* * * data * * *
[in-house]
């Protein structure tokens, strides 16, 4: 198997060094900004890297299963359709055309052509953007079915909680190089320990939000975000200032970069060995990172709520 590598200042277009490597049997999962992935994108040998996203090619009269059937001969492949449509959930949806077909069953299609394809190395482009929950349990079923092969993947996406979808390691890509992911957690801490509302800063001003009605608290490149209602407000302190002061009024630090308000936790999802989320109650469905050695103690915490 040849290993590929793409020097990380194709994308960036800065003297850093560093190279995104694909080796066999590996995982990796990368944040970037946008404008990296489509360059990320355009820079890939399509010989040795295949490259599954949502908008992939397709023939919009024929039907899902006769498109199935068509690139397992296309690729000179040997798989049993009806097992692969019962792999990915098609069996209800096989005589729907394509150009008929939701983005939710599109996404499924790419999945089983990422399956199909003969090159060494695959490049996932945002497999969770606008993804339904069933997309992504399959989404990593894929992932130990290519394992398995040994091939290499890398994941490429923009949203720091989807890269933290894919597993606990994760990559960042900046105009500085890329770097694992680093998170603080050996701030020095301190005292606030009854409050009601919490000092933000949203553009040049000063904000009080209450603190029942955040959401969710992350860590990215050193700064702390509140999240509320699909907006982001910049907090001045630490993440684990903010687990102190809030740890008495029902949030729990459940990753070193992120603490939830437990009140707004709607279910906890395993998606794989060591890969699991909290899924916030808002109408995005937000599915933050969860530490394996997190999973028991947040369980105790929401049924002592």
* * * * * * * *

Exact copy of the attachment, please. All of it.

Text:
[in-house]
């Protein structure tokens, strides 16, 4: 198997060094900004890297299963359709055309052509953007079915909680190089320990939000975000200032970069060995990172709520 590598200042277009490597049997999962992935994108040998996203090619009269059937001969492949449509959930949806077909069953299609394809190395482009929950349990079923092969993947996406979808390691890509992911957690801490509302800063001003009605608290490149209602407000302190002061009024630090308000936790999802989320109650469905050695103690915490 040849290993590929793409020097990380194709994308960036800065003297850093560093190279995104694909080796066999590996995982990796990368944040970037946008404008990296489509360059990320355009820079890939399509010989040795295949490259599954949502908008992939397709023939919009024929039907899902006769498109199935068509690139397992296309690729000179040997798989049993009806097992692969019962792999990915098609069996209800096989005589729907394509150009008929939701983005939710599109996404499924790419999945089983990422399956199909003969090159060494695959490049996932945002497999969770606008993804339904069933997309992504399959989404990593894929992932130990290519394992398995040994091939290499890398994941490429923009949203720091989807890269933290894919597993606990994760990559960042900046105009500085890329770097694992680093998170603080050996701030020095301190005292606030009854409050009601919490000092933000949203553009040049000063904000009080209450603190029942955040959401969710992350860590990215050193700064702390509140999240509320699909907006982001910049907090001045630490993440684990903010687990102190809030740890008495029902949030729990459940990753070193992120603490939830437990009140707004709607279910906890395993998606794989060591890969699991909290899924916030808002109408995005937000599915933050969860530490394996997190999973028991947040369980105790929401049924002592």